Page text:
I have considered, therefore—and I considered this the more as I listened to the debate—whether there is any way round this difficulty. Could one, for example, not only bring into pension calculation a definite increase that had been agreed and then disallowed by virtue of a standstill Order, but also start working out what increases people might have got and what increases their employers might have agreed to if it had not been for the whole tenor of the policy and the whole nature of the economic circumstances in which we are now living? I have regretfully come to the conclusion that really that would be an impossible task.

Do we not here meet something that is inherent in all pensions problems? If the man's pension is calculated, as some are, on the average of, in some cases, the last three years of his salary, it will be apparent that somebody who had the ill [column 356]luck to reach the end of his working life during a period, for any reason—whatever Government action might be—when money wages were not tending to rise, would be in a worse position than somebody whose last three years of working life occurred during a period when money wages were decidedly going up. That is the real anomaly about which hon. Members are complaining.

That could not be remedied by an Amendment of this kind. Remedies might be sought in other ways. For instance, some might argue that this indicates the unwisdom of calculating pension solely with reference to an average of the last few years of working life—although, of course, there are arguments in favour of doing it that way; but it seems to me, however one argues this, that one cannot come to the conclusion that this Amendment remedies what is the real nature of the problem.

All the Amendment would do would be to produce what I suggest is the unsatisfactory result that people who had accepted the criteria would not benefit and that people who had tried not to accept the criteria and then had been required to do so would benefit. It is possible, as the hon. Member for Oswestry (Mr. Biffen) suggested, that the employer himself might decide that if there were groups of his employees who were likely to be specially hard hit by this, he might take action to remedy it. It would be quite wrong of me to say anything that would encourage retrospective payments, but they would definitely not be illegal.

I find it difficult to answer completely the question asked by the hon. Lady, which summons up rather hypothetical circumstances. Her question of whether certain pensions would be referred to the Board in certain cases is rather complicated. So far as I can answer such a question off the cuff, I must reply that I cannot envisage circumstances in which it would be right to refer such an increase to the Board. I am afraid that that is as far as I can go.

Mr. John Page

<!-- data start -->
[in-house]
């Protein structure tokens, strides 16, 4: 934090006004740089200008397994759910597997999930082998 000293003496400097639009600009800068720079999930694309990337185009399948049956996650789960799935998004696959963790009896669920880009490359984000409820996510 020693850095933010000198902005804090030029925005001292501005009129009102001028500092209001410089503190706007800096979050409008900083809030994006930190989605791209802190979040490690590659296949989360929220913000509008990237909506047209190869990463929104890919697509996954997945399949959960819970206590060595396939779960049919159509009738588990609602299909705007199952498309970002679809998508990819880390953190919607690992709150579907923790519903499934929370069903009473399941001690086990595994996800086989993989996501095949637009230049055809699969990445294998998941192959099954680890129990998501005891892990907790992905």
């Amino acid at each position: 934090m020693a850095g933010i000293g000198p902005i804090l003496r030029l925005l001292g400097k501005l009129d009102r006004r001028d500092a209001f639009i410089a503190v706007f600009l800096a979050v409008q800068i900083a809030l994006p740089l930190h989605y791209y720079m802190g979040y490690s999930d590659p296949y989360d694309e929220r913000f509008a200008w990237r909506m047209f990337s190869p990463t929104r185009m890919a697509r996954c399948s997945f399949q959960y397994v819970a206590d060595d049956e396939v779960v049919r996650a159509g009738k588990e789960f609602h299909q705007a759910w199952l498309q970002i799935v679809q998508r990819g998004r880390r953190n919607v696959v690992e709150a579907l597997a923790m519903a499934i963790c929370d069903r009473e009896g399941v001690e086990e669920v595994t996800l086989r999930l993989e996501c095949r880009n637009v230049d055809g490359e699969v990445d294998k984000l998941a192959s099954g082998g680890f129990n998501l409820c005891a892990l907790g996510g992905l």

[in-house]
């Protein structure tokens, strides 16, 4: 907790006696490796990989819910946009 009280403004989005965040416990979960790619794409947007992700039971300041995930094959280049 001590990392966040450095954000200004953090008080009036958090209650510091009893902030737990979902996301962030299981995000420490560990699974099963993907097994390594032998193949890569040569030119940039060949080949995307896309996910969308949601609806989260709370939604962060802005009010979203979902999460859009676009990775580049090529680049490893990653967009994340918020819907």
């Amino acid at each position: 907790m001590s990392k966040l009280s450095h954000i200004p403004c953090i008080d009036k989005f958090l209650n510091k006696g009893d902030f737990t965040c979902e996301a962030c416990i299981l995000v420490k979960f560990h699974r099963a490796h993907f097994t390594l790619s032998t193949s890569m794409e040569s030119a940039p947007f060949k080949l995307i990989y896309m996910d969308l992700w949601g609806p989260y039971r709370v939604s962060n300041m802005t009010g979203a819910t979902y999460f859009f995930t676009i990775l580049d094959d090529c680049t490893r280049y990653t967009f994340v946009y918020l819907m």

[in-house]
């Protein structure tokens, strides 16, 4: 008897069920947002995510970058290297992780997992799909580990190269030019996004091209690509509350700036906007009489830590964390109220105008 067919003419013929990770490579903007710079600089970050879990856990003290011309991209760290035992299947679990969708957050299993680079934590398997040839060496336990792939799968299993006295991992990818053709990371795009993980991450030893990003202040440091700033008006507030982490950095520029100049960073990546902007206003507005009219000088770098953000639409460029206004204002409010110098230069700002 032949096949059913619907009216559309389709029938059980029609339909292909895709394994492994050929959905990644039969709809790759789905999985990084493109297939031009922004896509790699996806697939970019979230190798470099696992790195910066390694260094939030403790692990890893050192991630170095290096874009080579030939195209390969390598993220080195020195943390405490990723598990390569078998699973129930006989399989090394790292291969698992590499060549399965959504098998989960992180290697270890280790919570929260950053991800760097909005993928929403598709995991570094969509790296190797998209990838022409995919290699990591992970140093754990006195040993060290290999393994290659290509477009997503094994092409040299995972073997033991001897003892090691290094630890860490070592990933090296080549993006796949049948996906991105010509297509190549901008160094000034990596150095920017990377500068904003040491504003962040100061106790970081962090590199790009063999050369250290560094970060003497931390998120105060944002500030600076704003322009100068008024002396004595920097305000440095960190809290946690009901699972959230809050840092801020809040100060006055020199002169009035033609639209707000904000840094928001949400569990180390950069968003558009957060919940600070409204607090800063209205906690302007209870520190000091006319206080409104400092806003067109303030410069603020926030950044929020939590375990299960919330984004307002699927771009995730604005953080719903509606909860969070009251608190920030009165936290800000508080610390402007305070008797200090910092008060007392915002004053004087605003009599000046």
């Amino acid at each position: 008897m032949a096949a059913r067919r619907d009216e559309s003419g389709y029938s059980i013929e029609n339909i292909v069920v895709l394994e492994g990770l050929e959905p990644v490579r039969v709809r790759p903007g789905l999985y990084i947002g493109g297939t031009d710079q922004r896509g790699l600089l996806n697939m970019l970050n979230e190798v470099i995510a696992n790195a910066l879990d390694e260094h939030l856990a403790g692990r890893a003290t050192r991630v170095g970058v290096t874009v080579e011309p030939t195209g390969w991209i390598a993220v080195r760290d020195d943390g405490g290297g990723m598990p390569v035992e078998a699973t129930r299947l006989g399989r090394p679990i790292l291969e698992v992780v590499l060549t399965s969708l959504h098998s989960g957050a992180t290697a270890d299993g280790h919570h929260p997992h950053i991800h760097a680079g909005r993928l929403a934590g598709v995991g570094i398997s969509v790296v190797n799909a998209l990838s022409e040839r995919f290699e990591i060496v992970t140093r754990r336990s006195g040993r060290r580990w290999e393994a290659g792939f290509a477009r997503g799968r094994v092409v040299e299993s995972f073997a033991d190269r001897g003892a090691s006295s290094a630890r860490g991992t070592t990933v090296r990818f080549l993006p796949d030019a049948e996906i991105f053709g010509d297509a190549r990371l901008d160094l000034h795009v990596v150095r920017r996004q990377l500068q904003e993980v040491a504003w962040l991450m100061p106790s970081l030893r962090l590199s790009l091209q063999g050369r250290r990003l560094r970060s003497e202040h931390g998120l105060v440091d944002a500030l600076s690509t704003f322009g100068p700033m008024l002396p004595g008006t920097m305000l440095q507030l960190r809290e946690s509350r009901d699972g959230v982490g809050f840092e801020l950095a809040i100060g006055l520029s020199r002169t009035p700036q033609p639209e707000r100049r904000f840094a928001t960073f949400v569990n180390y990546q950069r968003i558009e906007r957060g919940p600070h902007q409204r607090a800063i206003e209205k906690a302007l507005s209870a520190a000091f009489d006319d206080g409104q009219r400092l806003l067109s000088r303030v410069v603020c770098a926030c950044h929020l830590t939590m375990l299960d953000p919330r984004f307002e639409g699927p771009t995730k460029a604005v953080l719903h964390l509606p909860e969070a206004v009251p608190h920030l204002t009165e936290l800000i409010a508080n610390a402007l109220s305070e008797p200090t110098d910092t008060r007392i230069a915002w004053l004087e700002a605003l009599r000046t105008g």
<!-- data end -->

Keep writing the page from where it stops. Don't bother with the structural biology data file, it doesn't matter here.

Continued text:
I followed most clearly the points the right hon. Gentleman has made and see the snags in the Amendment. Would it be within the spirit of Government policy for an individual who has not received an increase [column 357]in the last year before retirement to come to an arrangement with his employer to receive a pension on the basis that he had received such a payment? Would that be something that the right hon. Gentleman would advise?

Mr. Stewart

I could not possibly advise it. I cannot say more than I said in reply to the hon. Member for Oswestry, that it is clear that the Bill does not make that illegal.

Hon. Members

What does that mean?

Mr. Stewart

It means exactly what it says. One can imagine a great many courses of action which are not illegal but which we would not necessarily advise people to pursue.

Mr. Eldon Griffiths

It is one thing for a private employer to take the view that an action is not illegal, but it is a very different matter for the official side of a Whitley Council. It would require rather more direction than the right hon. Gentleman has given.

Mr. Stewart

I could not advise this course of action. That is plain enough. I remind the House that one of the things we must keep in mind in the whole argument about prices and incomes is that in the end what matters to all is the real value of the money they receive. If, as a result of not being as restrictive as circumstances oblige us to be, we greatly [column 358]damage the value of money, pensioners will be among those who suffer most.

There has been mention in the debate of letters that hon. Members have received about the policy. I too have received letters about it, and hon. Members may be surprised to learn that some of them cheer me on and encourage me in the implementation of the policy. The one I have in mind now, which represents not an individual but a whole group of people, was from a pensioners' association, which felt that it was to people like its members that the maintenance of the value of money was of the greatest importance.

I hope that the House will believe that I have listened to the debate sympathetically and tried to see if there were a way of dealing with the matter. I refuse the Amendment only because I honestly do not believe that there is, except in a way which would only be enormously administratively difficult. That would not by itself be an overwhelming objection, but it would in addition create more anomalies and injustices than it sought to rectify.

Therefore, I must with regret, but without hesitation, ask my hon. Friends to withdraw the Amendment.

Question put, That those words be there inserted in the Bill:—

The House divided: Ayes 108, Noes 141.